Bishop LeBlanc wrote Father Savage saying “Owing to difficulty between the two parishes in Moncton, I have made changes affecting the Mary’s Home property and the vacant church lands in and around Moncton.  From this date I will take direct charge of these properties and you will kindly refrain from all supervision in connection thereto.  All revenues will be paid to me directly or to an agent which I will appoint; this is not intended against you personally.”  Mr. R.  A. Frechet an accountant in Moncton was appointed and acted until a final settlement was reached with the sale of Mary’s home to the Sisters of Charity on December 31, 1922.  Prior to the sale Father Savage forwarded the deed to the property after agreeing that the sale price would be $33,000.  La Paroisse L’Assomption would receive $28,000 and St. Bernard’s would share $5,000 with the understanding that they would pay the debt of $2,400 on Mary’s Home.


Mother M. Alphonsus (Carney) wrote from the Motherhouse in Saint John on January 1, 1923 to Father Savage thanking him as their benefactor in receiving the property and in a second note later indicating that if a second English speaking Catholic church was needed that the Sisters of Charity might be willing to provide a location for one at Mary’s Home. Bishop LeBlanc on January 5 forwarded his cheque for $5,000 in payment for St. Bernard’s share of the sale of Mary’s Home.


The Moncton school population continued to increase and even with the addition of Mary’s Home for schooling on a temporary basis and Wesley Street School was a wooden structure it was determined there was a need for two new schools.  A new school was built on St. Bernard’s Church property by demolishing the wooden structure to make way for St. Bernard’s Institute, later called St. Bernard’s School or Queen Street School as it was built closed to Queen Street with the main entrance on Queen Street.  The building housed seven classrooms, combination gymnasium/auditorium on the second floor and swimming pool and bowling alley on the first level.  The school opened in 1923 and was phased out in 1973. During the same period of time Father Henry Cormier built a large school at the corner of Victoria and Church Streets called Sacred Heart Academy.  It also contained classrooms, gymnasium/auditorium and bowling alley.  It opened the same year.  Both schools have been demolished.  St. Bernard’s became a parking lot and the Academy when vacated served for a period as a site for the L’Evangeline newspaper, campus for St. Joseph’s prior to the building of the Universite de Moncton in 1963.  Ironically, now it has a new home for seniors called Church Court.


The year 1923 saw permission being given by Rome to allow the French speaking sisters to leave the Sisters of Charity and establish the Sisters of Charity of the Sacred Heart with the motherhouse in Memramcook.  Fifty-three sisters went with the new group while some remained at Mary’s Home. The separation took place on February 17, 1924.


Two years after the classrooms were vacated by the pupils, Mary’s home reopened to serve as a home for the aged as it was initially intended.  A role it continues to play today.  The opening was a grand event on January 20, 1934 as reported by the media.  Over 1,500 persons attended including the Mayor and his Council.  Over 500 were served a chicken salad meal at 35 cents a plate in the new dining hall.   Accommodations in the home would be for fifty persons and Sister Mercedes would be the supervisor. Sister Mercedes was also a teacher and principal at the Queen Street School and served in that role until 1960, a period of thirty-seven years.  She was from Melrose with the maiden name Margaret Sweeney.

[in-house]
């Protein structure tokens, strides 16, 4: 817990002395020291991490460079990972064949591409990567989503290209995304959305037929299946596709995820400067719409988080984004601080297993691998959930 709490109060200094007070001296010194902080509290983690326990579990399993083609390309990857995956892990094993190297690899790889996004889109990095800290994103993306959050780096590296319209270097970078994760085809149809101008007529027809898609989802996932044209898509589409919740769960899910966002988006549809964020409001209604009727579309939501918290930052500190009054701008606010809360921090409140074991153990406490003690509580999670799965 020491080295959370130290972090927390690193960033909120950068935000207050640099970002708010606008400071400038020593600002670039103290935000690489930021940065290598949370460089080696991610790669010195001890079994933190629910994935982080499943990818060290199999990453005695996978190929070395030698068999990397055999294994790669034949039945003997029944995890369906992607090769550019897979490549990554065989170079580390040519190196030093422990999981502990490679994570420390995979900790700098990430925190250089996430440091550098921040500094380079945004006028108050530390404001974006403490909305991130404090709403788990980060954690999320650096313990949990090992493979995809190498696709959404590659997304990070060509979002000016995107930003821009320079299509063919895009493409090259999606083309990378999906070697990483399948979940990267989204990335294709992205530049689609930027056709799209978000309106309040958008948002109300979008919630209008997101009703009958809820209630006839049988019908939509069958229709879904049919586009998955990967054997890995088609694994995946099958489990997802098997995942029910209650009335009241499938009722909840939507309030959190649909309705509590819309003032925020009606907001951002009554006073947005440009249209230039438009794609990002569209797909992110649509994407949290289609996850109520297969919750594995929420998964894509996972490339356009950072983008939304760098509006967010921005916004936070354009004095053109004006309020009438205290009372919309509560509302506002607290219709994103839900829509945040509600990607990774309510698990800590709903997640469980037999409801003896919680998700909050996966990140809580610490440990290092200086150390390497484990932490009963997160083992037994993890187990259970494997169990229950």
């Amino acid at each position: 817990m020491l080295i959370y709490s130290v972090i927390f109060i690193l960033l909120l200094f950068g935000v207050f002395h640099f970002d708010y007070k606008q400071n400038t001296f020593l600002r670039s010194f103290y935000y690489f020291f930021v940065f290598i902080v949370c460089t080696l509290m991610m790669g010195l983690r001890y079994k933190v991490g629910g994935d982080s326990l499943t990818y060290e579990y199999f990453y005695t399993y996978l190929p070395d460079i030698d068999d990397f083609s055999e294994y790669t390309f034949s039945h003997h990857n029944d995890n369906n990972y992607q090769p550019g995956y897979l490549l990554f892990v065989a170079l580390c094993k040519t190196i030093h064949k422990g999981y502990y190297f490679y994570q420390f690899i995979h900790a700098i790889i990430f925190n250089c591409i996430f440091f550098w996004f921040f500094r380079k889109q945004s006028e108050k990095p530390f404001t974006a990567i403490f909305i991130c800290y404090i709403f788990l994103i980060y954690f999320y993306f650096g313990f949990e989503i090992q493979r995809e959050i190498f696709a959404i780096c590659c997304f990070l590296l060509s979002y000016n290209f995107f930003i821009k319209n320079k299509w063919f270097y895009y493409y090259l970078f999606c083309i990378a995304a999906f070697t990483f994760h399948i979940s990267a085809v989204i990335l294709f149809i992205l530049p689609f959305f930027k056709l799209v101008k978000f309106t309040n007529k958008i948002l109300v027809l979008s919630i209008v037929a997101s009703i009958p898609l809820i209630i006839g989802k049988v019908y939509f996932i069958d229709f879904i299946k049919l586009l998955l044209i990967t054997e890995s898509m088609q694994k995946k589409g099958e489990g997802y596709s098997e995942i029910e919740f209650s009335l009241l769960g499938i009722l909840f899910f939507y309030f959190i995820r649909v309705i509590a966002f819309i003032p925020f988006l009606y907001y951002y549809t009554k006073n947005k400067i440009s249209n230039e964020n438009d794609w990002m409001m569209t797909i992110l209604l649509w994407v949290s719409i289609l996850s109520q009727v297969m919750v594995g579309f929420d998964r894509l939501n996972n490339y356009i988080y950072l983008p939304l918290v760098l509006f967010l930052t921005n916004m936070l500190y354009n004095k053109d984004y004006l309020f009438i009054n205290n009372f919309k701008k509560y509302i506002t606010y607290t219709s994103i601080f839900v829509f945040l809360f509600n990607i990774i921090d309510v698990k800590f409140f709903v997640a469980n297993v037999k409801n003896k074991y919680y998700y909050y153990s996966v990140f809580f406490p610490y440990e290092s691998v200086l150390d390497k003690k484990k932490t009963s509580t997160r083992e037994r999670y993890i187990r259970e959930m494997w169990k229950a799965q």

Monsignor Joseph Butler who was pastor of St. Bernard’s in 1949 bought a vacated building owned by a Pentecostal congregation that consisted of a roofed over basement to serve as a temporary church for the English speaking people in the north western part of the city.  This was located at the corner of High Street and Mountain Road.  A new large church was erected at the corner of Dominion Street and Mountain Road and it opened on September 30, 1956.  Monsignor Butler became its first pastor.


In 1962 the Sisters of Charity gave a portion of their land north of Mary’s Home facing Providence Street for the construction of a youth centre that would include a swimming pool. gymnasium and rooms for cultural and religious studies.  The building was opened by Archbishop Norbert Robichaud on January 11, 1964 and was named St. Patrick’s Family Centre.


Archbishop Donat Chaisson on June 18, 1973 gave official permission to close Mary’s Home. The Sisters of Charity whose numbers had been decreasing moved in September to a Bonaccord Street residence and given the name St. Bernard’s Convent.  They had been at Mary’s Home for over sixty-six years.


In the move, a copy of the Book of Kells went missing and has never been recovered.  It sat on one of the landings of the main staircase surrounded by potted plants.  The book had been willed by Father Savage who had obtained it in Ireland in 1933.


The Book of Kells said to originate in 800AD contains the Latin version of the Gospels in the New Testament.  Its 840 pages, with the exception of two pages have interwoven Celtic Art of the period of human figures, abstract designs and animals to help to form letters in the text.  It rested in Kells, thirty miles north west of Dublin and has been transferred to the huge library at Trinity College in Dublin, Ireland.


The Home was purchased by Robert Alcorn and was renamed Alcorn Manor and continued to operate as a home for the elderly.  Since it has been in private hands, different owners have taken possession and the Home has been called Alcorn Centre 1986 Ltd., The Baron’s Senior Centre and Castle Manor since October 15. 1998.  The name was selected by resident Evan Powell.


Greg Murphy

August 28, 2006